$30,000 per capita income may be 10 years awayKorea might need 10 more years to see its per capita income exceed $30,000 as a protracted low growth trend and other economic structural problems are dimming the overall outlooks, a private think tank said yesterday.
Korea’s per capita income seems to be “trapped” in the $20,000 range five years after it surpassed the mark for the first time in 2007, as the growth rate has remained stagnant over the past years, according to a report by the Hyundai Research Institute (HRI).
From 2007 to 2011, the country’s per capita gross domestic product (GDP) grew at an annual average of 1 percent.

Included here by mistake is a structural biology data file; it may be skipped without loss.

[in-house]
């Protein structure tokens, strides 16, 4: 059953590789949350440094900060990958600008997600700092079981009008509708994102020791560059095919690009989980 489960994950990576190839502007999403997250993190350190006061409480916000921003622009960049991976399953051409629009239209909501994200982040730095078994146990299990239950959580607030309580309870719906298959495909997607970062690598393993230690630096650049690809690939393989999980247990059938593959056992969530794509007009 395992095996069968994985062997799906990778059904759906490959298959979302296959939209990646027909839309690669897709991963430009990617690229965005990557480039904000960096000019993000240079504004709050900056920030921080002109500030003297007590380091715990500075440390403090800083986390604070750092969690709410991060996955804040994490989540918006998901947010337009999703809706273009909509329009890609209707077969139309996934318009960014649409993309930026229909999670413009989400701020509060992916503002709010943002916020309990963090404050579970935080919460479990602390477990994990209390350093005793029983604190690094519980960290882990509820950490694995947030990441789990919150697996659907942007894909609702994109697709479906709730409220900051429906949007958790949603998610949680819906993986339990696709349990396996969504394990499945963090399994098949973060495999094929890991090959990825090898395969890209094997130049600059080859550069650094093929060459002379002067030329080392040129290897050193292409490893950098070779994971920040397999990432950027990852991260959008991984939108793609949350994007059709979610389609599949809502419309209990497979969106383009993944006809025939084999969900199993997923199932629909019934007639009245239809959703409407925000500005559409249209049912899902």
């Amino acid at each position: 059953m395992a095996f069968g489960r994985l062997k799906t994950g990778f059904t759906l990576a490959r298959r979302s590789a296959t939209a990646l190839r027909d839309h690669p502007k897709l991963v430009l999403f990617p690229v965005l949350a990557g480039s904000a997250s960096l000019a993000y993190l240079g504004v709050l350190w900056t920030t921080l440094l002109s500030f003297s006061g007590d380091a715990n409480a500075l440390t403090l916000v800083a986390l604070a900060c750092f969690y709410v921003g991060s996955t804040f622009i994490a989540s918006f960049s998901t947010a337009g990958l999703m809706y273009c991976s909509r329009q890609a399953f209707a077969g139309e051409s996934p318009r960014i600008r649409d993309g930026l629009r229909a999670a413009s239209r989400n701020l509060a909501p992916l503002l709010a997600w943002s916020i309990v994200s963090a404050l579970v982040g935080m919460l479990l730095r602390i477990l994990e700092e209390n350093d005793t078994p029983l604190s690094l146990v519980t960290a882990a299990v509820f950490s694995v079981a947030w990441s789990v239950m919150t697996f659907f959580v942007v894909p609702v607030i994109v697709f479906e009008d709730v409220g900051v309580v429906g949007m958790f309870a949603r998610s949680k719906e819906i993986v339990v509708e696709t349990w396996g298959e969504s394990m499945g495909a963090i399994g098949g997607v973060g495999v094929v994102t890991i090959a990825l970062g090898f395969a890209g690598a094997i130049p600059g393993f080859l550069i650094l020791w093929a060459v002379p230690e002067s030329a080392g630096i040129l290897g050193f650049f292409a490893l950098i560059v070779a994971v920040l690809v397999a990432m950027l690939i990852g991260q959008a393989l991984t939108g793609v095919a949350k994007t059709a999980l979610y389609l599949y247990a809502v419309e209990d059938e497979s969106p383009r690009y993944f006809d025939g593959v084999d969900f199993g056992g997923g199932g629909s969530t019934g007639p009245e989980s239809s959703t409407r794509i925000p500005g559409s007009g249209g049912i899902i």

“If the growth rate remains below 3 percent on the assumption that the won-dollar exchange rate will stay on a fixed range, it will take an additional 10 years for us to see the income exceed the $30,000 mark,” the report said.
Most advanced countries saw their per capita income jump from $20,000 to $30,000 in about eight years. If the HRI report’s assumption proves to be right, Korea will take about 15 years to reach the milestone.
The report attributed the gloomy outlooks to the country’s economic structural problems and other issues including ballooning household debts, anemic consumption and a wider gap between haves and have-nots.
The report also said growing demand for welfare spending by the political community will likely add to pressure on the next government, making it more difficult to attain a higher growth rate going forward.
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